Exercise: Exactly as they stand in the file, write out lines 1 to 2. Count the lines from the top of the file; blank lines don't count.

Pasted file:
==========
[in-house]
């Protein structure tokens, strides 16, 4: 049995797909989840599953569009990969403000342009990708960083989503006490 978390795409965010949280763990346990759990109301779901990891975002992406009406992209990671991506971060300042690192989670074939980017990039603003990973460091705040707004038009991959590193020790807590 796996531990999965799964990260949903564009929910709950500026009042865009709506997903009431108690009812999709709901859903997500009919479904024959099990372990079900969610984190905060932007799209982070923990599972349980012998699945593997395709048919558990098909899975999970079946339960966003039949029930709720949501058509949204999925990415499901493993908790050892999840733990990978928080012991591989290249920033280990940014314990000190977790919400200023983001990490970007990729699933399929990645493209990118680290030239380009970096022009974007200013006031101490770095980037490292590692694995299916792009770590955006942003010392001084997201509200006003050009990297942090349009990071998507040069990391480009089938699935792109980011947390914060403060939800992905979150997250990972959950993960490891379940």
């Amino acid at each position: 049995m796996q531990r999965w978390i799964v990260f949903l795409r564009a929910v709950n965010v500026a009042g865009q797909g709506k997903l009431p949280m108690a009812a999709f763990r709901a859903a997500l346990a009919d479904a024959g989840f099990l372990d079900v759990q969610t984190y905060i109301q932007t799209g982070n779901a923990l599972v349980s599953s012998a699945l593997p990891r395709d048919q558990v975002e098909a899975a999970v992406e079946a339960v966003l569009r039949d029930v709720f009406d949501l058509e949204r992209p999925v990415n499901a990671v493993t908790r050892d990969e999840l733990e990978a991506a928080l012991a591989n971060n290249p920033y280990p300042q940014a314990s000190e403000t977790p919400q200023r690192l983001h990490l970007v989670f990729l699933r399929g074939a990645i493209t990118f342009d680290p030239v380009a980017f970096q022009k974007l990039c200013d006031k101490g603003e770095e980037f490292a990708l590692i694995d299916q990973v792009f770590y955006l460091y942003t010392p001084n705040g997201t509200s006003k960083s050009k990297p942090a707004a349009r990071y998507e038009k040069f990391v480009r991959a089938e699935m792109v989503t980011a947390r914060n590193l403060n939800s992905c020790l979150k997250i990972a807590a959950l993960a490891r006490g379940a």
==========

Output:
[in-house]
């Protein structure tokens, strides 16, 4: 049995797909989840599953569009990969403000342009990708960083989503006490 978390795409965010949280763990346990759990109301779901990891975002992406009406992209990671991506971060300042690192989670074939980017990039603003990973460091705040707004038009991959590193020790807590 796996531990999965799964990260949903564009929910709950500026009042865009709506997903009431108690009812999709709901859903997500009919479904024959099990372990079900969610984190905060932007799209982070923990599972349980012998699945593997395709048919558990098909899975999970079946339960966003039949029930709720949501058509949204999925990415499901493993908790050892999840733990990978928080012991591989290249920033280990940014314990000190977790919400200023983001990490970007990729699933399929990645493209990118680290030239380009970096022009974007200013006031101490770095980037490292590692694995299916792009770590955006942003010392001084997201509200006003050009990297942090349009990071998507040069990391480009089938699935792109980011947390914060403060939800992905979150997250990972959950993960490891379940």